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Hosea Williams writes Mr. Pepper persuading him to have a program for the National Conference on New Politics in the South. He feels the programs would help many of the states in the South come together through a south-wide congress. Mr. Williams then includes the targeted states and cities as well as the financial aspects to make sure this program is a success.
This is a report about the civil rights movement in Huntsville, Alabama in the early 1960's. Hank Thomas, a CORE Field Representative, cultivated a group of students from Alabama A & M to conduct sit-ins and non-violent demonstrations at local businesses.
The National Committee to Combat Nazism passed this resolution, affirming the Civil Rights Movement and agreeing to send Dr. King and President Johnson a copy of their stance.
Dorris Roberts, Chairman of the New Breed Committee, writes to Dr. King concerning inaccurate statements regarding her organization's participation in a recent march. Mrs. Roberts encloses a newspaper article regarding the march and also requests that Dr. King release a statement declaring that the New Breed Committee were supporters of the march and not protestors.
In this New York Herald Tribune article, Dr. King refers to the recent 1964 Presidential election as a decisive repudiation of segregation and extremism. He claims the election results honored the memory of President John F. Kennedy, assassinated a year earlier. Kennedy’s greatest contribution to human rights, King says, was his televised appeal to the American people on June 19, 1963 describing equal rights and equal opportunity as a moral issue as old as the scriptures and as clear as the Constitution.
Jo Marks writes Mr. Harry Belafonte a lengthy letter about the civil rights situation in Houston and to request that he perform at the Astrodome.
Anwar Katib, the Governor of Jerusalem, states that he is pleased to hear about Dr. King's decision to lead a pilgrimage to the Holy Land. He also tells Dr. King that his visit will be a blessing and a historical event.
Dora McDonald writes James McKee regarding the time of Dr. and Mrs. King's arrival and security arrangements for Dr. King's appearance at Antioch College.
The Southern Christian Leadership Conference circulates an informational flyer for The Poor Peoples Campaign held in Washington, D.C. This demonstration is to highlight the grave problems of the poor and is a call to the government to address the needs of the poor.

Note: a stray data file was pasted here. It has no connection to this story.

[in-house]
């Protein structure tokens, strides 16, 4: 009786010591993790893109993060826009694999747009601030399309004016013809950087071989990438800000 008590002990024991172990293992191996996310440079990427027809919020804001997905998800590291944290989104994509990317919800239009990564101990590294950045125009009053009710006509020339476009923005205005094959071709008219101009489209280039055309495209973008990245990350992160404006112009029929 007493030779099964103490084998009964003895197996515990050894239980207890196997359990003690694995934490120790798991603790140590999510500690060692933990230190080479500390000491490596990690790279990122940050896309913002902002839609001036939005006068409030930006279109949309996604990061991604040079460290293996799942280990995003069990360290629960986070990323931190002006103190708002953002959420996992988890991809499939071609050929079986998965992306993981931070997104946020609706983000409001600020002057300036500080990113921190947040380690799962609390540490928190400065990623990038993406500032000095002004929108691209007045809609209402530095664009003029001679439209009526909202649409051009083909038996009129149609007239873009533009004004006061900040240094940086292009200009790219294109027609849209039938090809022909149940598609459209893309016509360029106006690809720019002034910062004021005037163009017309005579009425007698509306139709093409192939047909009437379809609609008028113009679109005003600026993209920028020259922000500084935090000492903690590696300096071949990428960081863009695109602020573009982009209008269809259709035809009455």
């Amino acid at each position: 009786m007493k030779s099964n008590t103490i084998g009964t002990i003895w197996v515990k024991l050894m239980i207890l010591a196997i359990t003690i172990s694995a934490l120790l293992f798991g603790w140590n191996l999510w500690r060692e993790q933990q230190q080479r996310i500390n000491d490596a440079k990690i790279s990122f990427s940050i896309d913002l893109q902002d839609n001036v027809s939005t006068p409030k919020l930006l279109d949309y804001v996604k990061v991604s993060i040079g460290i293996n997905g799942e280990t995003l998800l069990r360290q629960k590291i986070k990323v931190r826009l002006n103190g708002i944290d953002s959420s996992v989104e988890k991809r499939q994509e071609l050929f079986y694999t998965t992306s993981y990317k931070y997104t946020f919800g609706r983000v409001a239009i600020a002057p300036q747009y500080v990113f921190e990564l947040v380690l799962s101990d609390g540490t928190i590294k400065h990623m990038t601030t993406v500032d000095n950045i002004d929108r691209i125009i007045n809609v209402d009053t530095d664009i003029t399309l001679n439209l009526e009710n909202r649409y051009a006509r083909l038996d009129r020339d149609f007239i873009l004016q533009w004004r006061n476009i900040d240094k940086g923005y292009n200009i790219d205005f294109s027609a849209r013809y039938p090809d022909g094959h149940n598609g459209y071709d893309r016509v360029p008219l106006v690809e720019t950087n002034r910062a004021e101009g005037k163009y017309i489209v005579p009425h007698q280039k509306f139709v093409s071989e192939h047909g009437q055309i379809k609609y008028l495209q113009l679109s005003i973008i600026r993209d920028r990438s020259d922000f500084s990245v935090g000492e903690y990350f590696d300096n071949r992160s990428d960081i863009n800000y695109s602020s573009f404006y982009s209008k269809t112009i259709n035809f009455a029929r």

Wendell P. Whalum informs the alumni of Morehouse College about the events that will place during inaugural week.
Maj Palmberg, Cultural Secretary of Abo Akademi University in Finland, inquires about Dr. King's availability to speak to Turku students during his upcoming visit to the region.
Dr. King writes to Rev. Charles William Butler of the Metropolitan Baptist Church to acknowledge receipt of his kind letter concerning moral support. Dr. King references his shock of reading about a vicious attack made by Dr. Jackson accusing him of conspiracy. Stating that numerous friends have suggested that the Reverend sue Jackson, Dr. King expresses his decision to be adherent to his basic philosophy of non-violence.
On this notecard, Dr. King outlines his views on what a person is from a theological standpoint. This is an example of one of many notecards Dr. King kept in a cardboard filing box for reference to quotations, ideas, books and other publications, definitions, and bible verses.
New York lawyer Arthur Kinoy was ejected from the hearing room of the House Committee on Un-American Activities in Washington following a heated legal argument. Seven other lawyers withdrew from the proceedings following Mr. Kinoy's ejection.
Eliza Paschall writes this article to express her feelings toward the Georgia legislature's willingness to close down the schools rather than integrate them. Paschall states that "segregation is a disease that infects all parts of a being, human or political." The time for action is now, so that equality can be achieved by all.